researchers placed two television sets side by side with one tuned to NTA and the other to AIT. Many of the corporate bodies advertising with NTA are government agencies or parastatals While claiming that advertisers are gradually warming up to the private stations.480 Compiled from ArT commercial rate card at ArT commercial office. Steve Ojo is more categorical and optimistic in his assessment of the fate of private stations. The other extreme that argues in favour of private stations contends first that the low volume of advert patronage experienced by the private stations especially when juxtaposed with that of the government stations is not as a result of any strategic planning by the N. Babatunde posits that not only are they privately and individually owned but that they depend on the whims and caprices of one man. We get a lot and it keeps improving every day because we have kept on saying that a TV station can succeed if it has a focus and its programmes are good. It should be noted that apart from the equity recorded by AlT with NTA. the number of 60 sec commercials amounted to 35 (the monitoring was done on October 1. Lagos and AlT. One was also able to monitor and record tremendous advert placements on AIT's sister broadcast station. There were numerous others which lasted from 15-45 sec. For a period of 6 h beginning from 2 h before the commencement of the match. As quoted by. 15 of the adverts were of the 60 sec duration mark. This seems to be the trend in the industry at present. 2010 Again in analyzing the ownership pattern of the private stations.T. the result is that the private stations (Raypower in particular) are indeed gradually shoring up their share of the market and that over the years this has even improved so that at present the industry is witnessing a vibrant and healthy competition between and amongst the public and private broadcast stations all over the country. An analyst.M. Moreover.800 15 05. and other government stations but that rather it is as a result of other extraneous factors. we are happy that we have arrived . rodeo shopping mall. particularly on its very popular breakfast show-ultimate morning show which runs from 5-1 0 am. Infact a cursory examination of the commercial rates of the AlT as shown in Table 6 gives a better understanding of their revenue from adverts for the period under review. Another industry exponent and president of Galaxy television.. Raypower F.750 16.672 13. What NTA is enjoying now are traditional customers. On the whole.. Ebere Young Acharaiye puts it aptly: I want to disagree that NTA is enjoying more patronage advert and sponsorship wise than the private stations. On the 12th of July. it should be noted that broadcasting is a capital-intensive venture that requires . other developments identified and linked to the dearth of advert funds for the private stations seems to rest on the irregular payment of staff salaries and outright lay-off of staffby a few of the stations. At the end the emergent result is that the private station AIT had as much advert placement as the NTA station. a private station also based in Lagos. Indeed. At this juncture it is imperative to present a comparative analysis of NT A channel 10. J. He offers the following to buttress the point: The major sources of income are advertising and sponsorship. But he is quick to assert that there are good prospects for the industry on the part of private proprietors if they can put their acts together to make television more attractive and enjoyable. Lagos. and the advertisers are putting their commercials on the station A statement like the preceding coming from an entrepreneur of one of the private stations suggests that 420 Table 6: AIT Lagos commercial rates Rates (N) Prime rotati on 1900-0000 h Duration (sec) Week (d<tys) Weekends 13. most of AITs adverts for that period were 60 sec adverts. 1998).496 06. Acharaiye concludes that the private stations are building on groundwork of goodwill that will take sometime to yield fruit.736 30 09. 1998 the day of the final football match between hosts France and Brazil in the Mundia11998.A. Ojo disagrees with the notion that the advert base of private stations is shrinking. shop. So at Galaxy..156 60 45 11. July 1998 the fear of unv iability of the private stations which may arise from low advert patronage should not be stressed too far. This he sees as a drawback which affects their ability to attract such major advertisers as the multi-nationals which would not like to put their advertisement expenditure on a one man owned outfit. 16. Soc. 7 (6): 415-423. When this volume of adverts is weighed against the rates as shown in Table 7. Ikej a. From this one can deduce that AIT made so much from advert patronage for the entire period of the world cup.056 10. (the match began at 8 pm while both studios opened for their previews 2 h (6 pm) before kickoff.Pak. he monitored their commercials for the period of the duration of the match which was a prime time slot. Sci.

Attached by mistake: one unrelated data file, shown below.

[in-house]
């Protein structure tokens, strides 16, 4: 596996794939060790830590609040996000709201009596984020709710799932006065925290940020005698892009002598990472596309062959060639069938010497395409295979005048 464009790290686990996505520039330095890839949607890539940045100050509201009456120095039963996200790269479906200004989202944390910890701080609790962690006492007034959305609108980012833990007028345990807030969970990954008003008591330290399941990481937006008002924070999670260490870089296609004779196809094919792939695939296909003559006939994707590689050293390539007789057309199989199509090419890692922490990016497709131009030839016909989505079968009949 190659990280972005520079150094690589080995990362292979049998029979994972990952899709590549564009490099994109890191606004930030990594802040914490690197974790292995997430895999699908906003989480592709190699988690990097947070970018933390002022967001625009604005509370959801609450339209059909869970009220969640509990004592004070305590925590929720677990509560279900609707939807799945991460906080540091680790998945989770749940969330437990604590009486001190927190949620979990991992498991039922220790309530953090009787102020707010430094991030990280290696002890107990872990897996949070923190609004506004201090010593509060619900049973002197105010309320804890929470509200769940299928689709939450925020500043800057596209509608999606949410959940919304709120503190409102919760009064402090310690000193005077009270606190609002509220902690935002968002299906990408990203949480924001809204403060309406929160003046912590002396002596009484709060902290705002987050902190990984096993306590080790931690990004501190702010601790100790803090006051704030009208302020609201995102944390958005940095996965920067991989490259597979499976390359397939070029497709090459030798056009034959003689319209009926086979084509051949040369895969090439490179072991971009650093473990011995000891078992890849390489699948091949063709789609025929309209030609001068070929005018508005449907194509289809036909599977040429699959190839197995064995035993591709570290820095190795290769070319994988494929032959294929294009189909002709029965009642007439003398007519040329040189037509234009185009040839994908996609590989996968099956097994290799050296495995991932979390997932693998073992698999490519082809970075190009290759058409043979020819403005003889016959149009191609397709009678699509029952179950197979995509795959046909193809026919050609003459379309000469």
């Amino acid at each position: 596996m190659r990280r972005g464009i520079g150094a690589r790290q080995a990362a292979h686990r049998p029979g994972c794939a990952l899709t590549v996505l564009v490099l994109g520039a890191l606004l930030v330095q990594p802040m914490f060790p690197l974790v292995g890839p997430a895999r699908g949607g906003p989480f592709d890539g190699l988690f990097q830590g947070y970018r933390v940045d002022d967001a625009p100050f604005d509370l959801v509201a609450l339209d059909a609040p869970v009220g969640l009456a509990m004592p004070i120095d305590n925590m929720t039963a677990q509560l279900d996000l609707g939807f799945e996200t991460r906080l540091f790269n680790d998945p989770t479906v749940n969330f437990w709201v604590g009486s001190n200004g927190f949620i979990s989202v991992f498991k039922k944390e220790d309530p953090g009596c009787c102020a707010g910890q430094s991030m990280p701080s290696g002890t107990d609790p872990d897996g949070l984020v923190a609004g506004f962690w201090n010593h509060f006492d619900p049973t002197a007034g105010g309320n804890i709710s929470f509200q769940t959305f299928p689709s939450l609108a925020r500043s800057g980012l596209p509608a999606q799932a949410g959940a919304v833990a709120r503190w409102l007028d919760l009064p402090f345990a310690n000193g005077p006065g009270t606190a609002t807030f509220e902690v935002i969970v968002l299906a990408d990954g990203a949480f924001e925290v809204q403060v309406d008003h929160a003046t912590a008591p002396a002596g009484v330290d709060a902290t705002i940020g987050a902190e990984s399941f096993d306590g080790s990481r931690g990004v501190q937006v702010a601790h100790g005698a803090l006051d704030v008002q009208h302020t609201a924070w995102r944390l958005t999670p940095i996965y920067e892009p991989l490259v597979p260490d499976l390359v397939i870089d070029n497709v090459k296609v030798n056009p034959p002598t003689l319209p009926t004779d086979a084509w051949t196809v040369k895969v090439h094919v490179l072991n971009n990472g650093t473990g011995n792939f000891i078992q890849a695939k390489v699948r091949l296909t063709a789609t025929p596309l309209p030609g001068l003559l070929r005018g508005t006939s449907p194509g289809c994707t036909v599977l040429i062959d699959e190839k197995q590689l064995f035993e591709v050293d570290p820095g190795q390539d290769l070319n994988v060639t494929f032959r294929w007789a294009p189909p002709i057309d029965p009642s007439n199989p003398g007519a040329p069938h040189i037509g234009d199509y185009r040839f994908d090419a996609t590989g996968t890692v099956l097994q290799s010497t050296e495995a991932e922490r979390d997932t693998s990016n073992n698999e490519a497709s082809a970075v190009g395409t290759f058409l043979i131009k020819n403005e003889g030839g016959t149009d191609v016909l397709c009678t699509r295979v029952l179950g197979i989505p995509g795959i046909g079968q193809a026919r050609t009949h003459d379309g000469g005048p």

50 30 15 1. However.258. Nigerians have come to enjoy better information services. it cannot be doubted that private broadcasting has made appreciable impact in Nigeria so far and that the sector is still capable of continually facilitating and engendering social. 60% of the programmes of the private stations are indigenous. Lagos National Station. First in compliance with the NBC's provisions concerning programme content. Lagos huge capital to sustain. Indeed. commercial office. the world communication order as controlled and dominated by Western Europe and North America has a tendency to portray Africa in bad light. The impact of private broadcast stations in Nigeria: A fair assessment of the impact of private broadcasting in Nigeria since deregulation must take into cognizance the operational problems of the new broadcast stations as they try to meet the expectations of the viewing and listening public. 2010 Table 7: Raypower advertisement rates Time classification AAAA (Ultimate morning show) Monday-Friday 5·10 a.m Duration (sec) Rates (1'1) 60 3. 7 (6): 415-423. Even though the NTA still controls the network belt of the industry. drama and documentaries suggests a sharp focus on Nigeria in particular and Africa in general. both Kelly Elisha and Tony Akiotu. left to pitch his tent with Minaj System Television at Obosi in Anambra state of Nigeria. left for the African Independent Television (AIT) as a News Caster. Similarly. From the programme contents it is seen that the emphasis of the private stations on music. formally of NTA 2 Channel 5. Patrick Ugbe. Segun Aderiye. Definitely. the private stations are giving viewers and listeners within their coverage areas objective. In this light. Now proceed to an illustrative appraisal of the impact of the sector so far in Nigeria. For instance.Pak. the two global broadcast stations-AIT and MEl located at Lagos and Obosi. the private stations are showcasing Nigeria's rich cultural values. It should be noted that during the era of sole government monopoly of the industry.25 3. This is not surprising what.. Indeed. rich cultural potentials and the true position of developments in Nigeria and indeed Africa are relayed to the global audience. rodeo shopping mail. respectively at AlT. They allow stations to have immediate feedback on specific issues from the public. it has been observed that since deregulation. Socio-cultural impact: The importance of broadcasting as a vehicle for social change is not in doubt. Be that as it may. Though statistics are not readily available but it cannot be doubted that perhaps better remuneration might have influenced these seasoned broadcasters who have individually put in several years of service in the public stations. Infact people view the NTA as a propaganda instrument of government.644. shop 16. For the . Network Service. talk shows. It is interesting to note that private broadcasting in Nigeria is already doing the above. In Lagos for instance.095. left to become senior Producer and Manager. formally of the Federal Radio commission's of Nigeria (FRCN). with its emphasis on current news around the country and its philosophy as a purely news channel. theatre. Soc. Ikeja. J. For practitioners/professionals in the industry. to cross over to the private ones. private stations impacted on the country. there is a common phrase that channels television represents Nigeria's own CNN.82l. respectively have done much to bridge the communication gap between Nigeria and the outside world. As we know. live phone in programmes are good for their spontaneity and appeal. We now turn to the crux of this essay which is how much has the. According to Esan. In the same vein. Such programmes range from soap operas. musicals (African) to educational programmes for the young. even the focus ofN ews in the industry has changed for the better dramatically. Thus through their (AlT and MEl) programming therefore 421 the. perhaps is that in these days of cultural imperialism. several seasoned broadcasters left the public stations for the private ones. More important. Experts have even commended the live phone-in programmes of the private stations. Sci. Thus it is expected that the private stations will not only cultivate their markets (zones of outreach) but will also analyze their market positions so as to remain viable and create the enabling environment for acceptability from advertisers. Indeed in recognition of this the National Broadcasting Commission (NBC) asserts that broadcasting in Nigeria should project the best and discourage the worst in the society in addition to matching the best in the profession anywhere. economic and political growth in the country. the deregulation provided an avenue for them to not only contribute to the growth of the sector generally but also themselves in the form of greater mobility and job satisfaction. accurate and up to date reports. soaps. as private broadcasting continues to provide Nigerians with programmes of cultural relevance.50 45 2. formally of the Nigerian Television Authority (NTA). the new environment provided what was lacking hitherto under sole public broadcasting for them to genuinely put their ingenuity to practice.00 Complied from Raypower advertisement rate card at raypower. the news from NTA was generally regarded as subjective and placid.